44 percent rise in myocardial triglyceride content; tied to reduction in systolic, diastolic function
WEDNESDAY, Feb. 7, 2018 (HealthDay News) — Very low-calorie diets (VLCD) can cause transient deterioration in heart function, according to a study presented at the European Society of Cardiology’s joint EuroCMR/SMCR meeting, held from Jan. 31 to Feb. 3 in Barcelona, Spain.
Jennifer J. Rayner, B.M.B.Ch., from the University of Oxford in the United Kingdom, and colleagues examined the impact of rapid mobilization of hepatic fat, triggered by extreme caloric restriction, on myocardial triglyceride and functional decline in 21 obese volunteers.
The researchers found that there was a significant reduction in total body fat, visceral fat, and hepatic fat (by 6, 11, and 42 percent, respectively) after seven days of VLCD. This was accompanied by significant and rapid improvements in insulin resistance, fasting total cholesterol, triglycerides, and glucose. Myocardial triglyceride content (MTGC) increased by 44 percent and was correlated with reductions in systolic function and diastolic function. There was a correlation for change in MTGC with change in left ventricular ejection fraction and diastolic function at one week. At eight weeks, there was continuing improvement in peripheral metabolic measurements from baseline, and MTGC and cardiac function had returned to normal.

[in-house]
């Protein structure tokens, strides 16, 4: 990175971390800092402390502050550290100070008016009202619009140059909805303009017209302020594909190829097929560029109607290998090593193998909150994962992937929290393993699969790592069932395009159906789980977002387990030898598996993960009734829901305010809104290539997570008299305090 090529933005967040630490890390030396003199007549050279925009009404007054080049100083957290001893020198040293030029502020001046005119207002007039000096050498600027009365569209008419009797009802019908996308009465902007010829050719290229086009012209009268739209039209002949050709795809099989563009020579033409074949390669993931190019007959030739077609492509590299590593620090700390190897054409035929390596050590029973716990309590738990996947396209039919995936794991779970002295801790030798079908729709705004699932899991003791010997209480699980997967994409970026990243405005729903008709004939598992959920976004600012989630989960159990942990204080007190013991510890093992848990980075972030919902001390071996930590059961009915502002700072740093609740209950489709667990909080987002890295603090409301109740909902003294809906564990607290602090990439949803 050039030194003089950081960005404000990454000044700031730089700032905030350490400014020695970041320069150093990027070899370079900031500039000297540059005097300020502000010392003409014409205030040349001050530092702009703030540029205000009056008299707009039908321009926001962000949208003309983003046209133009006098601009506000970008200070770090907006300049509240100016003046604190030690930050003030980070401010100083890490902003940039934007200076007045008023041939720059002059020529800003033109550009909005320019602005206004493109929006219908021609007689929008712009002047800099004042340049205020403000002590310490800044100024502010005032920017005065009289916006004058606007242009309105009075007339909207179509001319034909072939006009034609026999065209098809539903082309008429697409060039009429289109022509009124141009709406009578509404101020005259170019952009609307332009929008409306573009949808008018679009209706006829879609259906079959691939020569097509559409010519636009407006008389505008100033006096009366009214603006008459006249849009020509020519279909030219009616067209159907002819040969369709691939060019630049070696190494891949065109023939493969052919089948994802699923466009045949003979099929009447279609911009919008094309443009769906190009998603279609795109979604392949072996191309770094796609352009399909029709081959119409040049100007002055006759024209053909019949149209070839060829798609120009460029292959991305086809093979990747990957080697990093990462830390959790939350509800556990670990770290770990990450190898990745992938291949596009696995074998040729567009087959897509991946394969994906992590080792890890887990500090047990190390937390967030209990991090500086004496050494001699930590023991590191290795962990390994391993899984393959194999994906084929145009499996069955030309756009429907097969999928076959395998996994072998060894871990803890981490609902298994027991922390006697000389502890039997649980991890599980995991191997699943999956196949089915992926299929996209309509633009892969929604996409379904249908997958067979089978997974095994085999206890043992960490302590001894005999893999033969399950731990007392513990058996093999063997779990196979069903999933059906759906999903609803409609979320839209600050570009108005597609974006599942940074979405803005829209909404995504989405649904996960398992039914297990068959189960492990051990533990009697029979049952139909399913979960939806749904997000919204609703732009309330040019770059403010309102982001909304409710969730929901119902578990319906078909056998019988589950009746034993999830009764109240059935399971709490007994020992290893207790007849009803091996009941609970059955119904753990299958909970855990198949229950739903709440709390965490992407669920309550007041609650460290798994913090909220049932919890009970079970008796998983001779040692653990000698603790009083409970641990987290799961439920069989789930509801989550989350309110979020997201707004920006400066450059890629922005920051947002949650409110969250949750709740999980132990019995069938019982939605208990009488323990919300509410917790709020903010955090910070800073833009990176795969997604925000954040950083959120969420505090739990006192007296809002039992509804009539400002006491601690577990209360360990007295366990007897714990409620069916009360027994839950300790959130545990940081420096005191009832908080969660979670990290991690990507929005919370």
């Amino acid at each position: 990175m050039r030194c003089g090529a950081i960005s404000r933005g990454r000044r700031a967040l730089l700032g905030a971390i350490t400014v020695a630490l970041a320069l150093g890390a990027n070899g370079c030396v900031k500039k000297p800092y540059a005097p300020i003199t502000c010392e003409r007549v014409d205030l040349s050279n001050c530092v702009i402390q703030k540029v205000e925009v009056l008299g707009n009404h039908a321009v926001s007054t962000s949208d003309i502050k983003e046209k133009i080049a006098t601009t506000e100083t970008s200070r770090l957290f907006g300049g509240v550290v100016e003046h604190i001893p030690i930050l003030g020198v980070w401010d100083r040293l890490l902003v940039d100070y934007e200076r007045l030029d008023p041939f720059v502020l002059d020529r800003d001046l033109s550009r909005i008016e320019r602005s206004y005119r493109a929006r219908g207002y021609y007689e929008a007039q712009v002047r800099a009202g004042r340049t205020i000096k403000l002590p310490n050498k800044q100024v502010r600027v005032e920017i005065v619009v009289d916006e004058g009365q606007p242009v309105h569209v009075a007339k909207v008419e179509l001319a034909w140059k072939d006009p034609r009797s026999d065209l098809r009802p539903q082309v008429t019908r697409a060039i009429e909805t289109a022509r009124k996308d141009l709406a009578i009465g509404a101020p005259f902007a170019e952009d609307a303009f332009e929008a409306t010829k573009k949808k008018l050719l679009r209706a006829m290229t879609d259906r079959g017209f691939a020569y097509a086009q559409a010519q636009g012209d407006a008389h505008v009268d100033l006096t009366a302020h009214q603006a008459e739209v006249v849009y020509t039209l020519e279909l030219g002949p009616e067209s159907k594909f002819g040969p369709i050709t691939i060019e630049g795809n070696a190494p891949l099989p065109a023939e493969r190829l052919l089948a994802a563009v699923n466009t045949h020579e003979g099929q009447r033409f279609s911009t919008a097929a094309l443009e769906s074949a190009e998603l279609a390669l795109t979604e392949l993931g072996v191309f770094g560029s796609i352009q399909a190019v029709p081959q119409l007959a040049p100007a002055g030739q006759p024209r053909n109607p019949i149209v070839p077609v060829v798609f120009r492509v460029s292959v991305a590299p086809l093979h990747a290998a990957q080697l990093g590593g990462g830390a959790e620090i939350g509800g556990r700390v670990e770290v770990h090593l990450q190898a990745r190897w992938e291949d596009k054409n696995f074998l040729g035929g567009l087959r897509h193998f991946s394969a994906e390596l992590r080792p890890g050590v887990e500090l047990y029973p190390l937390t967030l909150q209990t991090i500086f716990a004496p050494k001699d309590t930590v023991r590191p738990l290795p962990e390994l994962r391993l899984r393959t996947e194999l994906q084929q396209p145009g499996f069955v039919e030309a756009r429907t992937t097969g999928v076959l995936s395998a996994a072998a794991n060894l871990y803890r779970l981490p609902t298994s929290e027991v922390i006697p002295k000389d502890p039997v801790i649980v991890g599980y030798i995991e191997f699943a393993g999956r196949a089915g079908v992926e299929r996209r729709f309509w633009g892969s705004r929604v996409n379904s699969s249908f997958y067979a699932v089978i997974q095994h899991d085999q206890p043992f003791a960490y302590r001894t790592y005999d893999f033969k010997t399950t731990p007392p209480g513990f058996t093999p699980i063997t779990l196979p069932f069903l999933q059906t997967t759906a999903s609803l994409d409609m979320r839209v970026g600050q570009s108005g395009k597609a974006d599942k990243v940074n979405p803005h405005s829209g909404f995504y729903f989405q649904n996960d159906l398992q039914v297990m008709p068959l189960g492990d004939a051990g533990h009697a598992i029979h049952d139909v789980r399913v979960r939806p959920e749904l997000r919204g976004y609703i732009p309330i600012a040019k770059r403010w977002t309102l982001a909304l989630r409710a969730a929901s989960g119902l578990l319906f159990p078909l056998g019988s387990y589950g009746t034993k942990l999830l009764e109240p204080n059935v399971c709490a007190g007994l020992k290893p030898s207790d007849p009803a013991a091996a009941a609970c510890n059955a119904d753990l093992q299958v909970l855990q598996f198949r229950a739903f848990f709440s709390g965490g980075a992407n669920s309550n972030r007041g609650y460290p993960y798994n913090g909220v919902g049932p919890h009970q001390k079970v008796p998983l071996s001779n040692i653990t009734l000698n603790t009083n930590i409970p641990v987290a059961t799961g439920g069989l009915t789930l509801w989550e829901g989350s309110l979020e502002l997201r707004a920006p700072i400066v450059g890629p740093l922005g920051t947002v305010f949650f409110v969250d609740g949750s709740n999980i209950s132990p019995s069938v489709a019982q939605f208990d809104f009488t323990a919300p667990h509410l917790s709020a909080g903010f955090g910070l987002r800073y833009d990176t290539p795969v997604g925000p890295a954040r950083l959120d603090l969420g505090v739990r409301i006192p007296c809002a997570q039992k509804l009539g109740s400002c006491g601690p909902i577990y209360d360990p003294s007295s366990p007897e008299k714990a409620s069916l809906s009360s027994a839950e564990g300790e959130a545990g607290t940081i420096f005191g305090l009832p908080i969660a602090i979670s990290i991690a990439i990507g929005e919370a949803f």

“The metabolic improvements with a very low-calorie diet, such as a reduction in liver fat and reversal of diabetes, would be expected to improve heart function. Instead, heart function got worse in the first week before starting to improve,” Rayner said in a statement.
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